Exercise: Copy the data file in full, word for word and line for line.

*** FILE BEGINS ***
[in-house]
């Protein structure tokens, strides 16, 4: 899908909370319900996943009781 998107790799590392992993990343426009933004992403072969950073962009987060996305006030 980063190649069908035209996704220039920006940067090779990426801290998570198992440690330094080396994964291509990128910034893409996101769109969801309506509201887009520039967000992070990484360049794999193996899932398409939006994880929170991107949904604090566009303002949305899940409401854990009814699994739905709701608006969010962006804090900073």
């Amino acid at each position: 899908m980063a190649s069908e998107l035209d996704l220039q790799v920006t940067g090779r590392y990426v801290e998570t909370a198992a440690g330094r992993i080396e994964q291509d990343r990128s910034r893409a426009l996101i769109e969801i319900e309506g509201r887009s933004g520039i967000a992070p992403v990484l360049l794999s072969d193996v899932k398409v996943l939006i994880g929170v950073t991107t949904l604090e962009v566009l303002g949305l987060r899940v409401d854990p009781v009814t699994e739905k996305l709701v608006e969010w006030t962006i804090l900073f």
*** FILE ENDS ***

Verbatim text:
[in-house]
């Protein structure tokens, strides 16, 4: 899908909370319900996943009781 998107790799590392992993990343426009933004992403072969950073962009987060996305006030 980063190649069908035209996704220039920006940067090779990426801290998570198992440690330094080396994964291509990128910034893409996101769109969801309506509201887009520039967000992070990484360049794999193996899932398409939006994880929170991107949904604090566009303002949305899940409401854990009814699994739905709701608006969010962006804090900073």
């Amino acid at each position: 899908m980063a190649s069908e998107l035209d996704l220039q790799v920006t940067g090779r590392y990426v801290e998570t909370a198992a440690g330094r992993i080396e994964q291509d990343r990128s910034r893409a426009l996101i769109e969801i319900e309506g509201r887009s933004g520039i967000a992070p992403v990484l360049l794999s072969d193996v899932k398409v996943l939006i994880g929170v950073t991107t949904l604090e962009v566009l303002g949305l987060r899940v409401d854990p009781v009814t699994e739905k996305l709701v608006e969010w006030t962006i804090l900073f």